The film was a major success and launched Saint's movie career. She starred with Don Murray in A Hatful of Rain (1957), the pioneering drug-addiction drama, for which she received a nomination for the "Best Foreign Actress" award from the British Academy of Film and Television. She also starred in the lavish Civil War epic Raintree County (also 1957) with Elizabeth Taylor and Montgomery Clift.

North by Northwest[edit]

Director Alfred Hitchcock surprised many by choosing Saint over dozens of other candidates for the femme fatale role in what was to become a suspense classic North by Northwest (1959) with Cary Grant and James Mason. Written by Ernest Lehman, the film updated and expanded upon the director's early "wrong man" spy adventures of the 1930s, 1940s, and 1950s, including The 39 Steps, Young and Innocent, and Saboteur. North by Northwest became a box-office hit and an influence on spy films for decades. The film ranks number forty on the American Film Institute's list of the 100 Greatest American Movies of All Time.

At the time of the film's production, much publicity was gained by Hitchcock's decision to cut Saint's waist-length blonde hair for the first time in her career. Hitchcock explained at the time, "Short hair gives Eva a more exotic look, in keeping with her role of the glamorous woman of my story. I wanted her dressed like a kept woman - smart, simple, subtle and quiet. In other words, anything but the bangles and beads type."[citation needed] The director also worked with Saint to make her voice lower and huskier, and personally chose costumes for her during a shopping trip to Bergdorf Goodman in New York City.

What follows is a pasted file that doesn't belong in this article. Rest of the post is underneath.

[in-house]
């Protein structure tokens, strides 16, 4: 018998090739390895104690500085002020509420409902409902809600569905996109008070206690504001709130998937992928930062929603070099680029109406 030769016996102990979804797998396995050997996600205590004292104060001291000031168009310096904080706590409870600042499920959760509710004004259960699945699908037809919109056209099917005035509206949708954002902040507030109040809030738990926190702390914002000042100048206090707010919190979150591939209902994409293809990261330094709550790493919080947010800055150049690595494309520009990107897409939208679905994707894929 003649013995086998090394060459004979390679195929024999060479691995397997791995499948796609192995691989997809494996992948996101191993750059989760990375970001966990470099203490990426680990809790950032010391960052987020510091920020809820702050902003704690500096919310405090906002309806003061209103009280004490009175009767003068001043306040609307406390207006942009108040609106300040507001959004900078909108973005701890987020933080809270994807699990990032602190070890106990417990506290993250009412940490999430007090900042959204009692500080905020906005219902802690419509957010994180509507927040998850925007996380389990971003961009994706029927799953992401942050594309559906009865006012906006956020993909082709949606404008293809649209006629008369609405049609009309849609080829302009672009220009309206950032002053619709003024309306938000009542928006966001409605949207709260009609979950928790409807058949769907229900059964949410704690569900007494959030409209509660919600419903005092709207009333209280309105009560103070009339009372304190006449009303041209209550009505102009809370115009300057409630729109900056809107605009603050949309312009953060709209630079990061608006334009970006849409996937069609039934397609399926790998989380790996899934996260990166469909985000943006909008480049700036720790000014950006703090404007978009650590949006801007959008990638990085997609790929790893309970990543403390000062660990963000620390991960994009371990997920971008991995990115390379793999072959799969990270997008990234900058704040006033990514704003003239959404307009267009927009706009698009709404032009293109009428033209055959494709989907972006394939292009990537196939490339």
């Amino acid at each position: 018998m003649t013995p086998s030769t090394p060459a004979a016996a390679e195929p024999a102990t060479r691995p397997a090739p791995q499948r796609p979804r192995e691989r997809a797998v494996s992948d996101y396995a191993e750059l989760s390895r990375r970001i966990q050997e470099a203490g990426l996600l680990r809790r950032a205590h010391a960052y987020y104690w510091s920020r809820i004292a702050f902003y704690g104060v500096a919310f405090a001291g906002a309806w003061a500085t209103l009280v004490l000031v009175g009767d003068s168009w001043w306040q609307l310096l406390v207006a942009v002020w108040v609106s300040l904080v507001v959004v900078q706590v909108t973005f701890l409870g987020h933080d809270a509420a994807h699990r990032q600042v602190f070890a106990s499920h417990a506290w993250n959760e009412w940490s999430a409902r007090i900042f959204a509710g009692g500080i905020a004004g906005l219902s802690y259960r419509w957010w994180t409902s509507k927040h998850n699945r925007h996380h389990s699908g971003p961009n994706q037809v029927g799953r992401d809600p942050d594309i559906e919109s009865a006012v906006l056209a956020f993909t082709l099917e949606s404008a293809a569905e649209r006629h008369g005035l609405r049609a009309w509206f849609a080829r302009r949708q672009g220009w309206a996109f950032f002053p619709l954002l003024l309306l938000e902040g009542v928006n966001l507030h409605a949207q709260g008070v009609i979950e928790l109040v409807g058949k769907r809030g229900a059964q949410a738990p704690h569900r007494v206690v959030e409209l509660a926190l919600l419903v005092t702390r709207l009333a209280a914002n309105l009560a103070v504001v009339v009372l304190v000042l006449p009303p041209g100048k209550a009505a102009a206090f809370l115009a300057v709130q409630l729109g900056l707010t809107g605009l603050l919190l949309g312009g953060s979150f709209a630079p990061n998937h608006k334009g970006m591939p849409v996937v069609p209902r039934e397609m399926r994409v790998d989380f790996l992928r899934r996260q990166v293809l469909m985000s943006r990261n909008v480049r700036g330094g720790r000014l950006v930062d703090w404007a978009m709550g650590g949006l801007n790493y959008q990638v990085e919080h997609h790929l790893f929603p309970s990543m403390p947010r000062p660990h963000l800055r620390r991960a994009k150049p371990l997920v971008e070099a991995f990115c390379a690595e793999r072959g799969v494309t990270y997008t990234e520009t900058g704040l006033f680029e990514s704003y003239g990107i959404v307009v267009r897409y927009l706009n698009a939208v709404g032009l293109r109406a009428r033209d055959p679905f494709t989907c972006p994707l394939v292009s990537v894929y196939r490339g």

The change in Saint's screen persona, coupled with her adroit performance as a seductive woman of mystery who keeps Cary Grant (and the audience) off balance, was widely heralded. In his New York Times review of August 7, 1959, critic Bosley Crowther wrote,

"In casting Eva Marie Saint as [Cary Grant's] romantic vis-a-vis, Mr. Hitchcock has plumbed some talents not shown by the actress heretofore. Although she is seemingly a hard, designing type, she also emerges both the sweet heroine and a glamorous charmer."[5]

In 2000, recalling her experience making the picture with Cary Grant and Hitchcock, Saint said,

"[Grant] would say, 'See, Eva Marie, you don't have to cry in a movie to have a good time. Just kick up your heels and have fun.' Hitchcock said, 'I don't want you to do a sink-to-sink movie again, ever. You've done these black-and-white movies like On the Waterfront. It's drab in that tenement house. Women go to the movies, and they've just left the sink at home. They don't want to see you at the sink.' I said, 'I can't promise you that, Hitch, because I love those dramas.'"[citation needed]

Mid-career[edit]

Although North by Northwest might have propelled her to the top ranks of stardom, Saint chose to limit her film work in order to spend time with her husband since 1951, director Jeffrey Hayden, and their two children. In the 1960s, Saint continued to distinguish herself in both high-profile and offbeat pictures. She co-starred again with Paul Newman in Exodus (1960), a historical drama about the founding of the state of Israel adapted from the novel of the same name by Leon Uris. It was directed by Otto Preminger. She also co-starred with Warren Beatty, Karl Malden and Angela Lansbury as a tragic beauty in the drama All Fall Down (1962). Based upon a novel by James Leo Herlihy and a screenplay by William Inge, the film was directed by John Frankenheimer.

She appeared with Elizabeth Taylor and Richard Burton in the melodrama The Sandpiper for Vincente Minnelli, and with James Garner in the World War II thriller 36 Hours (1965), directed by George Seaton. Saint joined an all-star cast in the comedic satire, The Russians Are Coming, The Russians Are Coming, directed by Norman Jewison, and the international racing drama, Grand Prix (1966) directed by Frankenheimer and presented in Cinerama.

Saint received some of her best reviews for her performance in Loving (1970), co-starring as the wife of George Segal. The movie was about a commercial artist's relationship with his wife and other women; it was critically acclaimed but did not have wide viewership.